topic 1920's

Pepere Victor travel washerwoman reading magazines ants


   We had a good life living as we did--a big family--so I always had someone around. In spite of all the chores to be done, we had time to read--READ--which I dearly loved. Papa always had books and magazines (The Literary Digest, The Saturday Evening Post, The Times-Picayune, and The Interim, the parish weekly paper). He sometimes discussed history or everyday politics--we were always aware of what was going on in the world.

   Remember fly-paper? It was a strip of paper with sticky properties--that would tangle the flies' feet that were close enough to touch it. We'd have 3 or 4 dangling over the kitchen table (at that time we had no screen doors in the kitchen). The kitchen was large enough to be the dining area for the whole family.

   We also wrapped flannel cloths dipped in kerosene to tie around each table leg (close to the floor) to catch the ants that would crawl in for food and anything sweet. We had no pesticides at that time. The world was clean!

   Remember, the world was young and we had lots and lots to learn (practically 3/4 century).

   On Mondays a washerwoman came to do the heavy washing--sheets, pants, shirts and dresses, etc. During the rest of the week there was less washing. And every Saturday--the rest of the towels--Remember Saturday night baths.

   On Mondays that poor lady (a widow and always dressed in black) had to hang out all that clothes; soak the sheets in large 3-legged black kettles heating in the yard on a fire (she's put something blue in the water to whiten the sheets). I don't know if that was every week. I always felt sorry for that lady who worked so hard raising her children (I just know she is in heaven).

   By the way--her children did well--the boys would quit school early to go to work in the fields. I know 2 daughters stayed in school up to the 7th grade. They are all fine respectable persons who did well and achieved a good living.

topic 1920's

Papa's Car Florence Raymond


   Papa had an old Model T Ford that often broke down. Once we were riding with him (the top was down). The car quit in front of a store (all the country stores had big front porches with some men sitting around relaxing after a hard day on the farm). Papa stood up in the car and said, "Does anyone want to buy a car? You can have this one for 25 cents!" I was afraid somebody would buy the darn thing--"our beloved car"--

   Later on he taught me to drive another car. He had tried to teach mama to drive, and they went all around the big yard and when he yelled, mama quit trying. She said she was through learning to drive.

   So Florence and I would drive--also Raymond. You know you don't have to teach a boy how to drive. He can just get in and drive--amazing!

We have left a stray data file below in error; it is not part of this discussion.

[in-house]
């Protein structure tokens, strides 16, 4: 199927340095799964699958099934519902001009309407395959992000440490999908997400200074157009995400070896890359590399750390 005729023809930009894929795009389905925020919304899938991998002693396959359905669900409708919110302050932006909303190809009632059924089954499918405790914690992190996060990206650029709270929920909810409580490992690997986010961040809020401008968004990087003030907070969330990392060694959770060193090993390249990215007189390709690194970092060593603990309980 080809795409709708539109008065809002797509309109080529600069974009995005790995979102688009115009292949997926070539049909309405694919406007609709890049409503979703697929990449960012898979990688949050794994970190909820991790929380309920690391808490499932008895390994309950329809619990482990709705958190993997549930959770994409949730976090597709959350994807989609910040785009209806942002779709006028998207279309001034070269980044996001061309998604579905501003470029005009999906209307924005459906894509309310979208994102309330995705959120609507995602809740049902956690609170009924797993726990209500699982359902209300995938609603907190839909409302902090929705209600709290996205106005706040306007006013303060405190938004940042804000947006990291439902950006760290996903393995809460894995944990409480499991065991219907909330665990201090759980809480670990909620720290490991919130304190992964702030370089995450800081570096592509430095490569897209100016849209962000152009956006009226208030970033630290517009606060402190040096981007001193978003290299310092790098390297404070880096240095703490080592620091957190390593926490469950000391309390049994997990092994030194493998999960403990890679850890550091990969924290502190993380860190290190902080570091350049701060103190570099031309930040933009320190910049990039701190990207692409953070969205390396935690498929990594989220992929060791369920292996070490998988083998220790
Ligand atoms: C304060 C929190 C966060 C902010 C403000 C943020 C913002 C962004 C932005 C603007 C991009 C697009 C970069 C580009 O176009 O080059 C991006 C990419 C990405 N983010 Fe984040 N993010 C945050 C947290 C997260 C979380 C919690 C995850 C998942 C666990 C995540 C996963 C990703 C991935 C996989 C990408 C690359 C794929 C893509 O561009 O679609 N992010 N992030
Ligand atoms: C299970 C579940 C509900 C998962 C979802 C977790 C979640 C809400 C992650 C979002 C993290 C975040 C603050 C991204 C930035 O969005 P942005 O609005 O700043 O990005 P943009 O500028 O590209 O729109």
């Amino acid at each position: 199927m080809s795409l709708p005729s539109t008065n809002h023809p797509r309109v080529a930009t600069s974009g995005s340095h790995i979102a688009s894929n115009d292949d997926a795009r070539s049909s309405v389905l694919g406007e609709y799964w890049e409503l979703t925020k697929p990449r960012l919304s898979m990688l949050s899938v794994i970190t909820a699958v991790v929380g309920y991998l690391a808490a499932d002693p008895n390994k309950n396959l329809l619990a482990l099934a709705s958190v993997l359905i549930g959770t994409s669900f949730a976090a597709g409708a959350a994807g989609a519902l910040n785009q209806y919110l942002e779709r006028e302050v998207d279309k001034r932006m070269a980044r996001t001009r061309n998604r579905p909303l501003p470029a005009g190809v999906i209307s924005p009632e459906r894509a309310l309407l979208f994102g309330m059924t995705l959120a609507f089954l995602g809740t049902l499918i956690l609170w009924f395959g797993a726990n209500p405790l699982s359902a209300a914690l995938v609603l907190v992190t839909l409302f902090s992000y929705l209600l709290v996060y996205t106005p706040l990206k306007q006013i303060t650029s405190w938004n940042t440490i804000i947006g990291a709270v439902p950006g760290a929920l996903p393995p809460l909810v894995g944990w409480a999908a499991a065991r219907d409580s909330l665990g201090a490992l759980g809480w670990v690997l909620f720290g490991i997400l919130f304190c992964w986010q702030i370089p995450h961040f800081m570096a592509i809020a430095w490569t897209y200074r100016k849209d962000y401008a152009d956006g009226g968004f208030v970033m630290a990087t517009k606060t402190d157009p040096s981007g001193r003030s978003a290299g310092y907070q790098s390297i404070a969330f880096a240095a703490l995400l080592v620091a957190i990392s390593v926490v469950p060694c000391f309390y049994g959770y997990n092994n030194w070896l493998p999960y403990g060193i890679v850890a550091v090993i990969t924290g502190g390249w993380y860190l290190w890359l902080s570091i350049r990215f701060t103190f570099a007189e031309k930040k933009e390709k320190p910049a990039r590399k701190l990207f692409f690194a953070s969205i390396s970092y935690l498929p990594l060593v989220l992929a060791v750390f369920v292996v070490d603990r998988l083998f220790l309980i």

I had to worry about the brakes, the clutch, put it in neutral--so many things: I did not have to crank the car. !! Luckily it had a starter!

   Papa was a traveling salesman, so we could only get the car on Saturday afternoons and of course, on Sundays when we went to church.

   He went through many old cars. He bought a new car just once. We were so proud of that car. We called it the sedan and it had glass windows all around instead of isinglas(?). It looked like plastic (the isinglas)--but that was before plastic was invented.

topic 1920's

reading Zane Gray Miss Brignac


   Reading was a skill I learned young, and it interested me completely for the rest of my life.

   The long summers we were happy to get books to read and re-read. I'm sure I read "At the Mercy of Tiberius" every summer sitting under the pecan trees or sitting by the shade of the house in the afternoon shade protecting me. "The Last Days of Pompeii" was another favorite. Remember we had no libraries even at school. We bought all the Zane Gray cowboy stories for 80 cents or 90 cents. We'd pooled out nickels and dimes for weeks until we could order from Sears, Roebuck.

   Later in my second year of High School Miss Etta Brignac (our great literature and French teacher) started ordering books for the school library. We had the use of a tall bookshelf in the big central hall in the front building at St. James. Then I was in glory land--getting as many books as I was allowed and reading them all on time as often as Miss Brignac stocked the shelves. We just had a card system. I'd write my name and date--bring it back in 2 weeks. To make book reports I'd start as soon as I started reading and I gave voluminous accounts of what I had read. Every day was great!

   On papa's travel day I was so happy when he called me at 5:30 in the morning to take off on a 2-day journey. I'd have books, paper, pen and had a great time traveling, seeing the country--meeting people, having lunch in cafeterias or rooming houses, which I thought were great adventures--

   I guess I was close to Papain those traveling days--because although at times he wouldn't talk much, other times he would tell me about these places and these people--these memories that he knew about the families.

   Sometimes he'd say, "Did I every tell you this about this matter or so"--I always listened more attentively because I was learning something new. Sometimes I would jot that in my notes at night or when I had to sit in the car for hours while he was doing business with the store proprietor or farm manager. I enjoyed it all. We'd get home tired and dusty, but ready to go again. Another day. How I treasured these days!

   I'm trying to write my memories--because I'll be forgetting soon--and did want my grandchildren to know how I lived, what happened around me, how it was growing up in a big family with a new baby arriving every 2 years. I'd like them to know that I never, never felt deprived. I was never envious of people or girls who had more. I always considered my parents were working hard to give us all we needed. I would tell the Lord this was a lot to be thankful for.